US and Canadian Bias 

The blog is geared primarily to people from the United States. Since I have lived in Canada, I will discuss issues of interest to Canadians as often as possible. 

However, about 90% of the information will be helpful to Fifty Plus Nomads from anywhere in the world. When I am aware of details of nomads outside of the US and Canada, I will post them. I want to encourage readers from other countries to send me information and comments on their experiences. 

Fifty Plus Nomad offers personalized workshops and courses in Spanish, English, Living and Traveling in Mexico, and Long-Term Travel Book a Two-hour Free Sample Introductory Session

Want Another Perspective on Long-Term Travel? 

Even though addressed toward a younger, more active, and budget-conscious audience than the Fifty-Plus Nomad, I repeatedly refer to Nomadic Matt throughout this website. (And suggest you follow my lead). 

I also suggest the following websites: Retire Early and Travel. and the Professional Hobo.

Some Additional Long-Term Travel Tips From Fifty Plus Nomad

Fifty Plus Nomad Classes and Workshops, News, Definitions, Biography, and Blog

Paul Heller has been a lifelong avid traveler and language learner and teacher, Even as a child, he told Santa Claus that he wanted to visit all the children worldwide. At seven years old, Paul wanted to retire to Mexico. At eight, he memorized the name, capital, location, and some facts about every country worldwide. At twelve, he found a book "Lonely Planet: Southeast Asia on a Shoestring" and started developing his own itinerary for a future round-the-world trip. He remained obsessed with travel; after getting a Master’s Degree in Public Administration from the University of Southern California and working as an administrator, He spent his vacations going to different countries around the globe studying language, touring, and volunteering. In 1994, he quit his job and lived in Russia as a volunteer English instructor. He discovered that he loved teaching languages. In 2004, he decided to make a living out of his travels and founded a community of people who love to travel just like him. He developed 5 three-hour classes about living and traveling long-term worldwide which he taught in over 50 adult education programs throughout the US. After his parents passed, he realized his dream of traveling around the world; cruising and touring some of the most remote places like the North Atlantic, Patagonia, and Oceania; and learning new languages (he knows Spanish, Italian, French, and Russian). Paul encourages everyone to learn foreign languages. He knows that it can be frustrating and slow but that anyone can learn a language if they put in the work and, most importantly, learning a language is well worth the time and effort because it opens up a whole new set of people, ideas, and cultures. He is currently spending the next chapter of his life in Mérida, México. He is excited about using this blog and his classes and workshops to inspire and equip fellow Fifty Plus Nomads with the language, cultural, and psychological skills necessary to be successful and happy long-term travelers and expats over 50.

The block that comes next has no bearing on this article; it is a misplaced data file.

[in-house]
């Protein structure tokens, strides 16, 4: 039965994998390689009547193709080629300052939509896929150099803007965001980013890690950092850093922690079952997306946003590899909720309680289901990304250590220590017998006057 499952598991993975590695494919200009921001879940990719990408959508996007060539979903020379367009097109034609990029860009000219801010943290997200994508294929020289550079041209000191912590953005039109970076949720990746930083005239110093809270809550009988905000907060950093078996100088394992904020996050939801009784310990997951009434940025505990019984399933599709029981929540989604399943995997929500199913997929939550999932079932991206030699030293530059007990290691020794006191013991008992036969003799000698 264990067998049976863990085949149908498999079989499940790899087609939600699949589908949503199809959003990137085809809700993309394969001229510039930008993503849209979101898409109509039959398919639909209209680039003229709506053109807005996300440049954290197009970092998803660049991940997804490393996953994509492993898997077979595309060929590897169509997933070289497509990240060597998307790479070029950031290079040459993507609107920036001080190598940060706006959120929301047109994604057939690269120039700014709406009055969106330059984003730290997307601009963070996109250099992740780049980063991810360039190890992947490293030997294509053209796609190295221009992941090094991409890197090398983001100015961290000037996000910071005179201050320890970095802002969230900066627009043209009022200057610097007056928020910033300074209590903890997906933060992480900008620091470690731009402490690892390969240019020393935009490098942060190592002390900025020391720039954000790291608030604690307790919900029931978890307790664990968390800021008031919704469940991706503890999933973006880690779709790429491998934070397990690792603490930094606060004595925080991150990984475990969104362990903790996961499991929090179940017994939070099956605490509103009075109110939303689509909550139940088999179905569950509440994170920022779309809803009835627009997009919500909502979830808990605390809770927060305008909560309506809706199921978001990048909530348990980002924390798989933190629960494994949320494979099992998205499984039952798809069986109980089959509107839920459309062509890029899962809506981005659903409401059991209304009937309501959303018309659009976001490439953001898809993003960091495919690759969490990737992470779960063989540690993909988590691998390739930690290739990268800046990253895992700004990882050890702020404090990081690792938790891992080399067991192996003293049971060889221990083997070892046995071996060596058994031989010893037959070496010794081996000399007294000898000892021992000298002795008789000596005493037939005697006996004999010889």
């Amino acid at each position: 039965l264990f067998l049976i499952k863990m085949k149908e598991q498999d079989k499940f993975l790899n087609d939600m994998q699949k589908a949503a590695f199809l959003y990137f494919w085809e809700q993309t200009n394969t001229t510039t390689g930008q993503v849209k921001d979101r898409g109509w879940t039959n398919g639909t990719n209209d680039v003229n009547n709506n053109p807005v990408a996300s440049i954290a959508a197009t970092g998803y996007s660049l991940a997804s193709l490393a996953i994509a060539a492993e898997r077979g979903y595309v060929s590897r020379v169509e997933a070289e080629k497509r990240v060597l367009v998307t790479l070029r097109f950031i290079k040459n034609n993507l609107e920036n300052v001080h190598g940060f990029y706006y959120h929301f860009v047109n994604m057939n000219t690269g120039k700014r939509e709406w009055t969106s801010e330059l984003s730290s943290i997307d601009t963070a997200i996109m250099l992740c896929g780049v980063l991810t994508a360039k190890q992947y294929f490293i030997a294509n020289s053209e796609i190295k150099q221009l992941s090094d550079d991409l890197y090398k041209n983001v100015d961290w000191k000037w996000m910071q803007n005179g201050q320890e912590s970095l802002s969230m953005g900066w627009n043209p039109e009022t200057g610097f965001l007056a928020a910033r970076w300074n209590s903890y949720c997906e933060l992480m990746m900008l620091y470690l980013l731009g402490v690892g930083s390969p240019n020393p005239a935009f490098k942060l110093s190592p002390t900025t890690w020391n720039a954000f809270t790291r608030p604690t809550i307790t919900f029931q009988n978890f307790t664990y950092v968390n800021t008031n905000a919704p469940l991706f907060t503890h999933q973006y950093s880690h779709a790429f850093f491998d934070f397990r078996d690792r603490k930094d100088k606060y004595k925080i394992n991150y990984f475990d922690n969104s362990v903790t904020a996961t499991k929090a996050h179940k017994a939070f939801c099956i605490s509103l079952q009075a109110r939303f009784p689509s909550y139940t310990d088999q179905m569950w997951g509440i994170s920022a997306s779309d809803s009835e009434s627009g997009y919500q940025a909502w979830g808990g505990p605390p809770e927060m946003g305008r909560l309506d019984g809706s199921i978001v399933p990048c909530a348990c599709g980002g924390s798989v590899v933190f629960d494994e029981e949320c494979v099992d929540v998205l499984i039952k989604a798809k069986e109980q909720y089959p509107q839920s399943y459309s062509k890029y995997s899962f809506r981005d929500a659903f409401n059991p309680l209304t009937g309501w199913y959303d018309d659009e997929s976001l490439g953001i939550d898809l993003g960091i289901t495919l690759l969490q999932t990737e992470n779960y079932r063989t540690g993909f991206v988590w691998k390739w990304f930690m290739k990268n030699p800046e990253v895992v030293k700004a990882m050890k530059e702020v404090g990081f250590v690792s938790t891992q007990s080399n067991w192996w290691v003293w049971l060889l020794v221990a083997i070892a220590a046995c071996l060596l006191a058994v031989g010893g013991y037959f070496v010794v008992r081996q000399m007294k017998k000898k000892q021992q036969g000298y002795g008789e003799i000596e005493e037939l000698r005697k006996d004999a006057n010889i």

Write A Comment